by Angela Di Stasio, Marketing Specialist, IPC
Data capture. Data archiving. Data retrieval and analytics. Our clients are telling us that there is a need in the industry for more and better data management. Compliance requirements mean data centers are more critical than ever to our industry, and are playing an important role in transforming it. Data centers continue to be a valuable, neutral meeting place and nerve center for the financial markets. This made the recent tour of one of these facilities – used by IPC – in a network of such centers supporting the global financial community a most enlightening and educational experience.
Data centers provide market participants with the ability to connect and execute trades, reducing latency and ultimately lowering transaction costs. This interconnection enables trading to happen in a closed environment rather than over the open internet, adding an extra layer of security. That was the first key take-away from my data center tour. Security is first and foremost.
The endless security measures in place at the facility made it obvious just how important and secure the site is; security measures such as single-person access and mantrap systems allow only authorized individuals to enter the data center. The countless cameras and multiple levels of hand scanners only heightened the awareness for security.
Our tour guide was very knowledgeable and thorough. He explained how essentially the job of each employee at the center is to “keep the lights on” and make sure everything is running 24/7/365 for IPC’s customers.
The second key data center take-away: reliability. The facility is built at 11 feet above sea level to surpass the 100-year flood level in the area and avoid any issues if there were to be a flood. The buildings are non-descriptive as to not draw attention and avoid attacks on the facilities from outsiders. The two rows of metal and concrete pillars, which extend 30 feet deep into the ground, outside of the building serve to stop any attackers from driving a vehicle through the building. Most data centers are situated in areas where a potential attacker cannot gain momentum down the street and crash the site.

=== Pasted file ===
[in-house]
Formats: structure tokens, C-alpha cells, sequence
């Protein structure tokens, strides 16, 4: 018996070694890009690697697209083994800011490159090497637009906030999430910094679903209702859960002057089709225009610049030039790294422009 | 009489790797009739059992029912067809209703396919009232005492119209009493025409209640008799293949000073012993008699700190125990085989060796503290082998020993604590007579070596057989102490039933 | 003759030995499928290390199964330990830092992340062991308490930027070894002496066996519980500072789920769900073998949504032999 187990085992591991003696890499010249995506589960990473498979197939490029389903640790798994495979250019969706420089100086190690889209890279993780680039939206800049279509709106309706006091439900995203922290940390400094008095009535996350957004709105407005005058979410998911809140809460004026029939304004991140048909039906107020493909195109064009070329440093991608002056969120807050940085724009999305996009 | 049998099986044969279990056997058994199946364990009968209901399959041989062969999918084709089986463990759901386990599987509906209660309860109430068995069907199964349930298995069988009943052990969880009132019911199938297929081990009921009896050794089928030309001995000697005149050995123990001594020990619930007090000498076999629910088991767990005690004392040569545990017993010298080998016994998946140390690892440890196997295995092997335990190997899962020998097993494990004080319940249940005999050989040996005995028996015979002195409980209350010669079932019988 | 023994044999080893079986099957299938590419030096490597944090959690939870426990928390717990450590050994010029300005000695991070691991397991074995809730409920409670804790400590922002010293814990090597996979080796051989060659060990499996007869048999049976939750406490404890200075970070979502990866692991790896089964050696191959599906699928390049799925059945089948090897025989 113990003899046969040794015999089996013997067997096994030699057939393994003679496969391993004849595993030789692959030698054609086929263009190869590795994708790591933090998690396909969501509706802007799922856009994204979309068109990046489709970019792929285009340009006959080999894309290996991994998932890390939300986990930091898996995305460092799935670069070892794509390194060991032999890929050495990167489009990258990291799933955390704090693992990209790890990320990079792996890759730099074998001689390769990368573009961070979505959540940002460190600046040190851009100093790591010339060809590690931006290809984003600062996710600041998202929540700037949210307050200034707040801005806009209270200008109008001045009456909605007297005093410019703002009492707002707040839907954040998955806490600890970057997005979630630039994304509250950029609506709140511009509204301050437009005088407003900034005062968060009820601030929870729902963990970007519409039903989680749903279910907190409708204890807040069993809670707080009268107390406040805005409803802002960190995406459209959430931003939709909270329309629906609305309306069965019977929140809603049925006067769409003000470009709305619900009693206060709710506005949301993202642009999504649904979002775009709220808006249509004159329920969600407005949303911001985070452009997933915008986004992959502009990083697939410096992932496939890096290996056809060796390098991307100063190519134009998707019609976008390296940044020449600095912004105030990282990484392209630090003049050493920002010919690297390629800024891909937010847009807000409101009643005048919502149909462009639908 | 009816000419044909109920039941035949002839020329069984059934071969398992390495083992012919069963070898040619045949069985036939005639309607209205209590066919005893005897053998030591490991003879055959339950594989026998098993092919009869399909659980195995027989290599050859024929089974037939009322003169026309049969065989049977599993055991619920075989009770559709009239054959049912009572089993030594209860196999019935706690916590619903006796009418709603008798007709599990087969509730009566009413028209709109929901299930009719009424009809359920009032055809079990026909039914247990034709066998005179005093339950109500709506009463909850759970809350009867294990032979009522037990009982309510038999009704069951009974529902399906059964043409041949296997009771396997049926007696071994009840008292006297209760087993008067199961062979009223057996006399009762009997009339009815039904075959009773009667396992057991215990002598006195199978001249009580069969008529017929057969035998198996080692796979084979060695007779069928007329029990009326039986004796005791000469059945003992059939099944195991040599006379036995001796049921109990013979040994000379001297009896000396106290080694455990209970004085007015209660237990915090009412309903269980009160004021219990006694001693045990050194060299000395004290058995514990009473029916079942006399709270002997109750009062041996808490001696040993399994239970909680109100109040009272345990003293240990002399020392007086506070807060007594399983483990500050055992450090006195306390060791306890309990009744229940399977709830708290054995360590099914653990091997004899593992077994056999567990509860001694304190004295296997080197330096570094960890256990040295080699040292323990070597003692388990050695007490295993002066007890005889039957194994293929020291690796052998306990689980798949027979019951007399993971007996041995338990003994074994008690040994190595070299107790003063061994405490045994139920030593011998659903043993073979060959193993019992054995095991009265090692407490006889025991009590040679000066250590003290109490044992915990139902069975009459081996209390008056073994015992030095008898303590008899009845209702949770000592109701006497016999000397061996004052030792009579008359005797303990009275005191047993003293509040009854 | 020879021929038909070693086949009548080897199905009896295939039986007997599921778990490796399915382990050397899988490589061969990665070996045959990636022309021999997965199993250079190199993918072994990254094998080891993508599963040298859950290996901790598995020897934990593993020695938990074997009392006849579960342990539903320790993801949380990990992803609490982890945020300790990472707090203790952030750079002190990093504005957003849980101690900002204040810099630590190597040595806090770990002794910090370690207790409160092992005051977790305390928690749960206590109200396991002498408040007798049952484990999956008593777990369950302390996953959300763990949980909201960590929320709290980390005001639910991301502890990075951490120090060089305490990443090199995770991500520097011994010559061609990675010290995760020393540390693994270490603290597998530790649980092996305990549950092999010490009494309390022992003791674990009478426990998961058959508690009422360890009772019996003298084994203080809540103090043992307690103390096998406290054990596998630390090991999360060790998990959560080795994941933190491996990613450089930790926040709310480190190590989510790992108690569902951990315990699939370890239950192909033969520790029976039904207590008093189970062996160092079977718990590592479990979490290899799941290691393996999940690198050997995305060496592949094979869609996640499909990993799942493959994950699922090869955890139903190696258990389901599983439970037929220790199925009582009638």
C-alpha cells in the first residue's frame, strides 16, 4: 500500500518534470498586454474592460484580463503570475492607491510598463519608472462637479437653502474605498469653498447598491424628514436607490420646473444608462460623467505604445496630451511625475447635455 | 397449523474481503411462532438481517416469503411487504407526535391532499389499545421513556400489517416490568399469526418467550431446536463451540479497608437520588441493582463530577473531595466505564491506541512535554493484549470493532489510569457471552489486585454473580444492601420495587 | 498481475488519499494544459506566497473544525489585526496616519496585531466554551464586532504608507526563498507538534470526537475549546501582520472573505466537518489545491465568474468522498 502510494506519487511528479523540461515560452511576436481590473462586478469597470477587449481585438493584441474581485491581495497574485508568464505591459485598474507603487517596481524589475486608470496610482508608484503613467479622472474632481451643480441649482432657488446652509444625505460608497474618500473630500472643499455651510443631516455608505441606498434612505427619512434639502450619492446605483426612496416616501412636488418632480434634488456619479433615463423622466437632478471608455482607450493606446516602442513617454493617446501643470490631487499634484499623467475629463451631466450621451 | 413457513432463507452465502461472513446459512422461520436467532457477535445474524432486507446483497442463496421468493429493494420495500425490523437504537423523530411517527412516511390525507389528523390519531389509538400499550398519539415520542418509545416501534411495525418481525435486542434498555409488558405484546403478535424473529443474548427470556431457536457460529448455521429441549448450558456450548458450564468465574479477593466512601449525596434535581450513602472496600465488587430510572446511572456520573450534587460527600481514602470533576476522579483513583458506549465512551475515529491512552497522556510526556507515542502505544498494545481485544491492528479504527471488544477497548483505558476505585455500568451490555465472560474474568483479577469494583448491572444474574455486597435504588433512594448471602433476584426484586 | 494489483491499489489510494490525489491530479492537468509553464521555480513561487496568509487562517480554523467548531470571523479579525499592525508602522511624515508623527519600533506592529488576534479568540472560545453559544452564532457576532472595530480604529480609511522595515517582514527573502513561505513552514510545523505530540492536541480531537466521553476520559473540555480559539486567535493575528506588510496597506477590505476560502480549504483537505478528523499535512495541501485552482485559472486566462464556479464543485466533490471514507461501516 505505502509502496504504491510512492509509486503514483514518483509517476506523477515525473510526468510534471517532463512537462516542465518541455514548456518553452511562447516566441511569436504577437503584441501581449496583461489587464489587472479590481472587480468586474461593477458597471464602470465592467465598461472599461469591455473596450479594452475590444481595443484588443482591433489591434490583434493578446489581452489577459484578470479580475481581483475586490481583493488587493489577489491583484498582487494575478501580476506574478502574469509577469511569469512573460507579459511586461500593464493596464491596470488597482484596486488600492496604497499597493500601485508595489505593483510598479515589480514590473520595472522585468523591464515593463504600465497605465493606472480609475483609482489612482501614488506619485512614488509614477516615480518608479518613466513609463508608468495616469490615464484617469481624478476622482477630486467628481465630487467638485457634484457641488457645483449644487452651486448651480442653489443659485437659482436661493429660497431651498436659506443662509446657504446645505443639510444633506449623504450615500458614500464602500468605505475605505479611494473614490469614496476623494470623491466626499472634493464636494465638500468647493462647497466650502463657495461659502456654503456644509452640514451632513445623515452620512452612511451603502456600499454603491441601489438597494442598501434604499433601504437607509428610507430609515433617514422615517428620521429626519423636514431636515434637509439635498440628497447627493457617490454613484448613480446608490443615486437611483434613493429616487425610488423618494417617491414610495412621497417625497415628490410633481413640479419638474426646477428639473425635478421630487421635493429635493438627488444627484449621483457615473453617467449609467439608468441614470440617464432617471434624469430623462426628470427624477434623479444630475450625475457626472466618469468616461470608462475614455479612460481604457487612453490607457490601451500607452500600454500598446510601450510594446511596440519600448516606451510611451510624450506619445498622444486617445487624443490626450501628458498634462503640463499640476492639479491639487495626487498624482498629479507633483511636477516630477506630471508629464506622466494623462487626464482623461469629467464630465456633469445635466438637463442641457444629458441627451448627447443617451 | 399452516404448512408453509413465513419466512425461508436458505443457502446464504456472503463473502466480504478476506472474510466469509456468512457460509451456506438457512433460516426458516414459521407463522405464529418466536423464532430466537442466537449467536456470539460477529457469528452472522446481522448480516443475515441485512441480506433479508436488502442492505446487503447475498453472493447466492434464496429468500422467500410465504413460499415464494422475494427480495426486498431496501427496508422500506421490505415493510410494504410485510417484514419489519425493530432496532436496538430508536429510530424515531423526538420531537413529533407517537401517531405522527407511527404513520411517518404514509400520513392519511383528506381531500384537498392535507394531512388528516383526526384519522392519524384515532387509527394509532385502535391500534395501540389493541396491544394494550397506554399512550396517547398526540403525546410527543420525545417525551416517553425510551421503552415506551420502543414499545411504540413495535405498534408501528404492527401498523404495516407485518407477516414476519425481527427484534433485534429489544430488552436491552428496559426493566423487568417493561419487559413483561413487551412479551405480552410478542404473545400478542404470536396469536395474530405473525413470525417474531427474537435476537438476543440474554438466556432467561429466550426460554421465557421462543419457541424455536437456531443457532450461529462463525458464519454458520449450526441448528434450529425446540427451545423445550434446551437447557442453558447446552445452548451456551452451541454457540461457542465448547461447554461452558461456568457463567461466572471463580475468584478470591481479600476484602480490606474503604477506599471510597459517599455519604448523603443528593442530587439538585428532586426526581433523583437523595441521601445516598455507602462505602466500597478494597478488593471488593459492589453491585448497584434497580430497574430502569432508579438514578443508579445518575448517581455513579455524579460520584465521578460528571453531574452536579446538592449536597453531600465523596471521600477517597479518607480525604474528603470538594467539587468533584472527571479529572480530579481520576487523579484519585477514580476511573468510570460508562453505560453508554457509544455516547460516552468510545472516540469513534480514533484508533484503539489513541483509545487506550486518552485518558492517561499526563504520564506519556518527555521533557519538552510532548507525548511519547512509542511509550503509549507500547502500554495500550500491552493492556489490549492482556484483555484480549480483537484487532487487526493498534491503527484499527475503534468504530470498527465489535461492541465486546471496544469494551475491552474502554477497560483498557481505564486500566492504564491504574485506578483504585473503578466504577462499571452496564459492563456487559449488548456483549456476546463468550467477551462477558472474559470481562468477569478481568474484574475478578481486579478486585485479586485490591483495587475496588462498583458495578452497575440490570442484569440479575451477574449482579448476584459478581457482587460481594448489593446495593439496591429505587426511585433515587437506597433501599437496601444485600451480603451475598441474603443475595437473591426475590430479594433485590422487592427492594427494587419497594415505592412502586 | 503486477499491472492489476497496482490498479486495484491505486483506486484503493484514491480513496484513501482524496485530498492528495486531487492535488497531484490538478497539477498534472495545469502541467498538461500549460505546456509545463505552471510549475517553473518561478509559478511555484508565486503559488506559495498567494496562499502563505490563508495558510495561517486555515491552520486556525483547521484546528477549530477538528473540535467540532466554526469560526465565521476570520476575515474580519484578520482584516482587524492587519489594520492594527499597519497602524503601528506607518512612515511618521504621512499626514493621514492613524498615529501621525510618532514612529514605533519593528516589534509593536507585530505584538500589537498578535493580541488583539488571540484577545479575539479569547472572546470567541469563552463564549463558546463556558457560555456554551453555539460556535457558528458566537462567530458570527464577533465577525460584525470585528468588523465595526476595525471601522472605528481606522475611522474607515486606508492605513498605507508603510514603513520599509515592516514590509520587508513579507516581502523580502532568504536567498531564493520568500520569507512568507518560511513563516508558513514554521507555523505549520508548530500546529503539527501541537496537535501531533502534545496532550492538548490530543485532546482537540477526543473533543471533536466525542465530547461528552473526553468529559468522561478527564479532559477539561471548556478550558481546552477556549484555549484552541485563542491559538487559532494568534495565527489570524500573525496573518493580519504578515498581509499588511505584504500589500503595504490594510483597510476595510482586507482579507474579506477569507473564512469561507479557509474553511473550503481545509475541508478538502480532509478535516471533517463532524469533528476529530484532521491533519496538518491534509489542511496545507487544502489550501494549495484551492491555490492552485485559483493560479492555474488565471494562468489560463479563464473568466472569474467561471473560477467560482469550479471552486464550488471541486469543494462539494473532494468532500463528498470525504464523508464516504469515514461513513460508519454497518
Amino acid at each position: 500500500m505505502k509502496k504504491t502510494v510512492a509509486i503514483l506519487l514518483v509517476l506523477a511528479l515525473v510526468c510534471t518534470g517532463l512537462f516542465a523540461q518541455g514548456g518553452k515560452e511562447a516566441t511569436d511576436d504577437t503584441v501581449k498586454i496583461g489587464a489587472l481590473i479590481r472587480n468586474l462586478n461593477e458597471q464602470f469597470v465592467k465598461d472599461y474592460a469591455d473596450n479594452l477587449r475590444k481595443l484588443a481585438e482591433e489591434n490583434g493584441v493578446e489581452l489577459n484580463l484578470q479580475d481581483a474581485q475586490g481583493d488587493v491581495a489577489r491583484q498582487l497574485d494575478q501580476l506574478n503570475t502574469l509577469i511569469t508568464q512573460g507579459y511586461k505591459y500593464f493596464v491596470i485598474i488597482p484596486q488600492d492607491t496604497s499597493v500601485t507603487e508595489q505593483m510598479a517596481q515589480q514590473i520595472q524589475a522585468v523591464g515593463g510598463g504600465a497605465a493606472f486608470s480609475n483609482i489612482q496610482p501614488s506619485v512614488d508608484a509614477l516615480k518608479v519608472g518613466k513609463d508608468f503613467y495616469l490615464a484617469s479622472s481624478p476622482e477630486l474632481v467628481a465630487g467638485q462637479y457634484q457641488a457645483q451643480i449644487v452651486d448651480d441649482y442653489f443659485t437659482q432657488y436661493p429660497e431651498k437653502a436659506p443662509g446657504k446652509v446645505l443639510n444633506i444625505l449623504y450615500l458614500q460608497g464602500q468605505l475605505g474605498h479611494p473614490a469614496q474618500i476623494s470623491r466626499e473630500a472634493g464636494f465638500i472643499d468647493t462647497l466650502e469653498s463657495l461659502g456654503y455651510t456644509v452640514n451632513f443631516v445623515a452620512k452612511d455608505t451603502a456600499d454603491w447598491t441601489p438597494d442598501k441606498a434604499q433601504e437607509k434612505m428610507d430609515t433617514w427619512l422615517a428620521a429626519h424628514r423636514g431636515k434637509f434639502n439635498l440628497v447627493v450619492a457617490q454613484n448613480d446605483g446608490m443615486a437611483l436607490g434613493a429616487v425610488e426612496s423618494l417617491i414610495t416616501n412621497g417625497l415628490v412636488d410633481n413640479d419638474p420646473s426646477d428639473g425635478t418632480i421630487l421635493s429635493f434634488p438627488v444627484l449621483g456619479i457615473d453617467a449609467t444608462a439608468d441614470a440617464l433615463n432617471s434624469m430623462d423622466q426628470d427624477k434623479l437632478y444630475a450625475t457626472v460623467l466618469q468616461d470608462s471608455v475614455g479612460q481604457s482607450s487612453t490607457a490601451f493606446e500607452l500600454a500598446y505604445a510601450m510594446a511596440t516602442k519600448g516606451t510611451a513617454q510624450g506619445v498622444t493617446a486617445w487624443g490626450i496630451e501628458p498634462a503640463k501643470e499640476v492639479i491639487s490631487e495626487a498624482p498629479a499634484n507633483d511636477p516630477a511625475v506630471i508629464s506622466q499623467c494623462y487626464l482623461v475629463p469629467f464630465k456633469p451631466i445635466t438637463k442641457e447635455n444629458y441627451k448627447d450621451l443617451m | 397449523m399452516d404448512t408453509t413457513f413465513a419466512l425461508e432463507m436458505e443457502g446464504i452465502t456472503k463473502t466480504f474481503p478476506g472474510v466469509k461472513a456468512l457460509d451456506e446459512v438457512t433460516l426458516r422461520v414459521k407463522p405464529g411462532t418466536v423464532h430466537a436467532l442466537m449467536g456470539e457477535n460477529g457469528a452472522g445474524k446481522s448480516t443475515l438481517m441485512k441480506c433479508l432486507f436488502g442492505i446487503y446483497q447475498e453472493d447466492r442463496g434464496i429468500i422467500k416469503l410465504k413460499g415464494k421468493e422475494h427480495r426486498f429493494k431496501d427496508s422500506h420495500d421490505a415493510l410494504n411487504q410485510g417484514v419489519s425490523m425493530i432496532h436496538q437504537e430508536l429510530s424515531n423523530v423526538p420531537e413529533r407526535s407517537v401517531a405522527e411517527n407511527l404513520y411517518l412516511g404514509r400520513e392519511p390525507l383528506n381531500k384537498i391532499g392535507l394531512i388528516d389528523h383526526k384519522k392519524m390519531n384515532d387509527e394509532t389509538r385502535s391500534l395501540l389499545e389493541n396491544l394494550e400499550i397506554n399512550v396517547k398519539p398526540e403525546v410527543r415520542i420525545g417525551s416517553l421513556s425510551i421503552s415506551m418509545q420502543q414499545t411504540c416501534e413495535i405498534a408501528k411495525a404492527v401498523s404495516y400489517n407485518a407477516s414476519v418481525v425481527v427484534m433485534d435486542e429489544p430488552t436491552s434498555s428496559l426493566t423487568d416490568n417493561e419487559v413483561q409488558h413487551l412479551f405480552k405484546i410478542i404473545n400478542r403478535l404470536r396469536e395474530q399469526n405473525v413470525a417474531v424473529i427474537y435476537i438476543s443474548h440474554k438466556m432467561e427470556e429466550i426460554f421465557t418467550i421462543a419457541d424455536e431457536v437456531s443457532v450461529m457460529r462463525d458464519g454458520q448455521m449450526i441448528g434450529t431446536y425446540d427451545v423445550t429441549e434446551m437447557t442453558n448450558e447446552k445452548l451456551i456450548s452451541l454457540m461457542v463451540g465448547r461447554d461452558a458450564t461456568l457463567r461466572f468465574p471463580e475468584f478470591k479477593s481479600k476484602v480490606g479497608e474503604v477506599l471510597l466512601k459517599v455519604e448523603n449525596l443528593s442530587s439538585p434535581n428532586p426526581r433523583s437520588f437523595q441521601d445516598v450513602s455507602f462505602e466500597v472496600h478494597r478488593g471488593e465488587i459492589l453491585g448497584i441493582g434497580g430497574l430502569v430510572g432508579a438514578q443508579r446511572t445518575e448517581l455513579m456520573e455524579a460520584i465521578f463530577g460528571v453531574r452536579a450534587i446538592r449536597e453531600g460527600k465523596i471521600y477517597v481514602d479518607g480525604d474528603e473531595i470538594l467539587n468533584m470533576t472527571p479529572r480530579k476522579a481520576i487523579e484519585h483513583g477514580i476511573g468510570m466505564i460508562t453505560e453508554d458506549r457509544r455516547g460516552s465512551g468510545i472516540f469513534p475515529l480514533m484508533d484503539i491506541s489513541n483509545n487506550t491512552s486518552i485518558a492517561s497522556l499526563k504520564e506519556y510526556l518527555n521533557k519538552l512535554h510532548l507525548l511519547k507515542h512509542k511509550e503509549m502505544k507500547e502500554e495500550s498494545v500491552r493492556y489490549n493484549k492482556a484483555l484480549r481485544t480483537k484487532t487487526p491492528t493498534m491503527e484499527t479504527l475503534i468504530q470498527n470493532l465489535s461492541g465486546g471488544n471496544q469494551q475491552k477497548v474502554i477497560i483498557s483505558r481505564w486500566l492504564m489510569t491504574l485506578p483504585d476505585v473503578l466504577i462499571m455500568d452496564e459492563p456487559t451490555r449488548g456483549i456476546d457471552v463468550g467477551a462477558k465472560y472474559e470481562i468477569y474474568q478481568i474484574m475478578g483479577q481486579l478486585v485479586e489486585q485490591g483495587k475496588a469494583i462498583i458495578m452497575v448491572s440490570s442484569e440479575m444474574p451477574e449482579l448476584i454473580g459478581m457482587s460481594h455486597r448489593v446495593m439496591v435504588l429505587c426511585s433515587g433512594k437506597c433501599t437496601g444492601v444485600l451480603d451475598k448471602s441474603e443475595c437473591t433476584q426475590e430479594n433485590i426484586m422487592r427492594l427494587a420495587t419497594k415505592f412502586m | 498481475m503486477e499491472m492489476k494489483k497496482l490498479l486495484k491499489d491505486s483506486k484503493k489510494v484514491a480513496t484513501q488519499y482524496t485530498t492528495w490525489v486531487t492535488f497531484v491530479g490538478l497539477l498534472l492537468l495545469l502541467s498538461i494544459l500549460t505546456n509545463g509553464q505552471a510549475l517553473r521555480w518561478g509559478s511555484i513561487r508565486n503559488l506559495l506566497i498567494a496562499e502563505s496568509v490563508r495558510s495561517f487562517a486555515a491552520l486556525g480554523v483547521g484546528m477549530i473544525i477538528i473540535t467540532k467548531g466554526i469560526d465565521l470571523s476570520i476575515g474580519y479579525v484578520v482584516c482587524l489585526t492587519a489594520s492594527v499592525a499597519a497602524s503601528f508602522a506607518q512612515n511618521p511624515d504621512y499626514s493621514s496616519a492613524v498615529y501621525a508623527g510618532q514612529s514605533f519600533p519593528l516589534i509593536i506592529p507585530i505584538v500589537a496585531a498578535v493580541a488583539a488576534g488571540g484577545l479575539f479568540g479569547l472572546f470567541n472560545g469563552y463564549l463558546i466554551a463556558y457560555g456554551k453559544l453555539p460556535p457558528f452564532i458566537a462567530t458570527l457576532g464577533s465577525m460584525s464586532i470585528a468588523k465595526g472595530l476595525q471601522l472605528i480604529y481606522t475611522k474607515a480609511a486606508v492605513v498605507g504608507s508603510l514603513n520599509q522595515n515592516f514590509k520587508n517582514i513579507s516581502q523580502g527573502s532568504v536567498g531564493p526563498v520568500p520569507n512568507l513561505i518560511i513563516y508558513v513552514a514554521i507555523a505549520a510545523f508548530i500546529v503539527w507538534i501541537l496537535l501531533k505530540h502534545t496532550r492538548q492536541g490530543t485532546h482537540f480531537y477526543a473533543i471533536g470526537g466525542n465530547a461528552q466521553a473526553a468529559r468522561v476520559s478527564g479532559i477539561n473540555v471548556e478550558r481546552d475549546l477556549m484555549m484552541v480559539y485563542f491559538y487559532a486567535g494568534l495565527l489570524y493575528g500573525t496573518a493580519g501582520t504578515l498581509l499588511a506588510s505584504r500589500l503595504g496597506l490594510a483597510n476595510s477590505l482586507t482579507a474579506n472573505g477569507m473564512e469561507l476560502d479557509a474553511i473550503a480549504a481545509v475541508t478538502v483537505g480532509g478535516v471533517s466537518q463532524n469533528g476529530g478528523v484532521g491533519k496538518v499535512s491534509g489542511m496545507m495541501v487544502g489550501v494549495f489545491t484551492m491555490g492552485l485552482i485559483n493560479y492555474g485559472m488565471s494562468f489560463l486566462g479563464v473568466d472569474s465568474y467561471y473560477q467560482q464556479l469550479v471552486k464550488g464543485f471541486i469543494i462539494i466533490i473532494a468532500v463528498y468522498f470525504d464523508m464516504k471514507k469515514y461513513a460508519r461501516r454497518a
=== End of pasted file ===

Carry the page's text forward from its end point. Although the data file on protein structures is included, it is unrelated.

I got to see the battery room, cooling equipment and very large diesel generators. Eighteen huge diesel generators to be exact; each capable of providing 2.5 megawatts of electricity, to supply emergency backup power during utility outages. Within the data center, block batteries ensure that all operating applications can run for approximately 30 minutes in the event of blackout. This backup system makes it possible to provide power from the time a utility company experiences a total blackout to the time that the diesel generators start up.
During Superstorm Sandy, in 2012, these massive engines kept this New York area data center online for more than a week as the region struggled with widespread utility downtime. First, the battery backup kicked in for about 30 minutes, and then the facility switched to generator power. The facility had more than 120,000 gallons of diesel on hand in addition to regional, out of state, and national providers of fuel if needed. If they had been unable to get fuel in the area, it could have then be brought in from other unaffected states such as Ohio, Pennsylvania and even Texas.
Periodically, tests are run to make sure the generators are functioning and working properly and can kick on in the event of an emergency. Once per year the center does a “pull the plug” test to simulate a complete failure to ensure that all measures kick in and perform as expected.
Security and reliability are paramount for IPC and its customers and for all other customers of the data center. As more and more markets emerge, as more and more connectivity is created, as the number of capital market participants grows and the deluge of data that must be retained continues, clients tell us that the vital and well-run operation of such centers is important to their success.